Decide today to never make a late payment again. Having a low credit score makes it difficult to qualify for loans or credit. When you do qualify for these loans, you'll be faced with high interest rates.

5. Buy a Home That You Can Actually Afford

It's tempting when home shopping to stretch your budget to get into a bigger, more expensive home. But buying a home that's out of your budget, even by a bit, can be a big financial mistake. Those monthly mortgage payments can quickly become a burden.

Instead, buy a home that you can comfortably afford, even if it's not your dream residence. Mortgage experts recommend that your total monthly housing expenses, including your estimated new mortgage payment, be no more than 30% of your gross monthly income. Follow this guideline if you don't want to feel the strain each time your monthly mortgage payment comes due.

See Also on Kiplinger: 10 Reasons You'll Never Get Out of Debt

6. Track Your Spending

You might be surprised by how much you spend each month on take-out lunches or morning coffee runs. But if you create a spending book and track those expenses, it might help you make lifestyle changes that can add up to big savings each year.

A spending book is just a notebook in which you record all your daily purchases for a set period of time, usually anywhere from two weeks to two months. Once you're done tracking your expenses, add them up. This gives you an idea where you are overspending. (You can also use automated tracking at free sites like Mint.com.) If you're spending too much on those morning coffees, for instance, you might decide to limit your time at Starbucks to twice a week instead of five times.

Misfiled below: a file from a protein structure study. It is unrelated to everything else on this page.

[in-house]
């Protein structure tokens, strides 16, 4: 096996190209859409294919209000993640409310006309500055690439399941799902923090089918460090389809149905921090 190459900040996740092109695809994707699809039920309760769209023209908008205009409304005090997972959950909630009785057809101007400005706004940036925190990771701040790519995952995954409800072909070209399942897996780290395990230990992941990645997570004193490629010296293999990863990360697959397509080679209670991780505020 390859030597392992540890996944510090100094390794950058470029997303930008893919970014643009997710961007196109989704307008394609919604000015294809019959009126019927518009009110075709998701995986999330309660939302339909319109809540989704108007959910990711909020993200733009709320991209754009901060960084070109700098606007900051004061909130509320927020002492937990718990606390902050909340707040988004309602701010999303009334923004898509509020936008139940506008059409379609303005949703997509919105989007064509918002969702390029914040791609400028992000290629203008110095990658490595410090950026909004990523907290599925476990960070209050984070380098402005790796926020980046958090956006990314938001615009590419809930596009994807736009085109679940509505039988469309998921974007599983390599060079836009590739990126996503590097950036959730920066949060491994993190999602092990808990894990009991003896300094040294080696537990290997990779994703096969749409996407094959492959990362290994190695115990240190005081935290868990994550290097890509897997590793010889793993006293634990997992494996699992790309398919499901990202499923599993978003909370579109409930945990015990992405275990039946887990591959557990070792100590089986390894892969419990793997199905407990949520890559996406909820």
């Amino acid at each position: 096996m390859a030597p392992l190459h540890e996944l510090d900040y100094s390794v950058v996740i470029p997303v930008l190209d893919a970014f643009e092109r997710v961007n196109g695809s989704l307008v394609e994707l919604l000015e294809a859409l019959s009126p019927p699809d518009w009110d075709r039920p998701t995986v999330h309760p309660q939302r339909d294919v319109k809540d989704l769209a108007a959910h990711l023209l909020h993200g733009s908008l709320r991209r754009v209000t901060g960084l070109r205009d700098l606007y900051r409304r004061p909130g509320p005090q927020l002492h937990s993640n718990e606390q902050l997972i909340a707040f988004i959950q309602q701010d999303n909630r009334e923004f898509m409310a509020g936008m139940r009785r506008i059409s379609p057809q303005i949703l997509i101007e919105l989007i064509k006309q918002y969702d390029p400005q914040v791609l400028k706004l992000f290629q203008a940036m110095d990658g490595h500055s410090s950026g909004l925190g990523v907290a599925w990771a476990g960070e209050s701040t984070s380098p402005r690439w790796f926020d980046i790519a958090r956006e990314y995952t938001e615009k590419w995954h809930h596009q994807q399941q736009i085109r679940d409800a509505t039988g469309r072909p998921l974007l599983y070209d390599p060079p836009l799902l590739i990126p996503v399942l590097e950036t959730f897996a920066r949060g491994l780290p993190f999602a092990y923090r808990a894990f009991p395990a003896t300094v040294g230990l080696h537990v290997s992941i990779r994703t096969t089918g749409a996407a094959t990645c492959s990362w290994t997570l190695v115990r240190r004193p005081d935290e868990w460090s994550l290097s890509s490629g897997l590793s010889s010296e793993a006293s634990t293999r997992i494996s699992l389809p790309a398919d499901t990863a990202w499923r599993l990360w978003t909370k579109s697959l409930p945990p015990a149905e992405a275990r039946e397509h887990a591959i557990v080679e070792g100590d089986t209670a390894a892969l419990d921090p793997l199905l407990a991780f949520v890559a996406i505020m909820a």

7. Create a Household Budget

You might shudder at the thought of drafting a budget for your household. But you can't get control of your finances if you first don't know exactly how much money is coming in and going out of your home each month. Fortunately, creating a budget isn't difficult.

First, write down the income you receive each month. Then write down those monthly expenses that never change, everything from your mortgage payment to your auto payment to your student loans. Then, write down those payments you make each month that fluctuate a bit. This would include your utility bills, credit card bills, and transportation costs to and from work. Estimate these. Finally, include estimated amounts for monthly groceries, entertainment, and eating out.

Once you have these figures, you can determine how much money you should have left at the end of the month. Armed with this information, you can figure how much money you can save, invest for retirement, or put away for a child's college education.

8. Save First, Then Buy It

You want that new computer or that high-end flat-screen TV. It's tempting to simply use your credit cards, but the better move is to save up for that big-ticket non-necessity, and only buy it when you can pay for it with cash.

This takes patience, of course. It might take you several months to save up for that new TV. But you'll enjoy your new electronic treat more if you don't have to dread next month's credit card bill.

This article is from Dan Rafter of Wise Bread, an award-winning personal finance and credit card comparison website. 

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This article is from Wise Bread, not the Kiplinger editorial staff.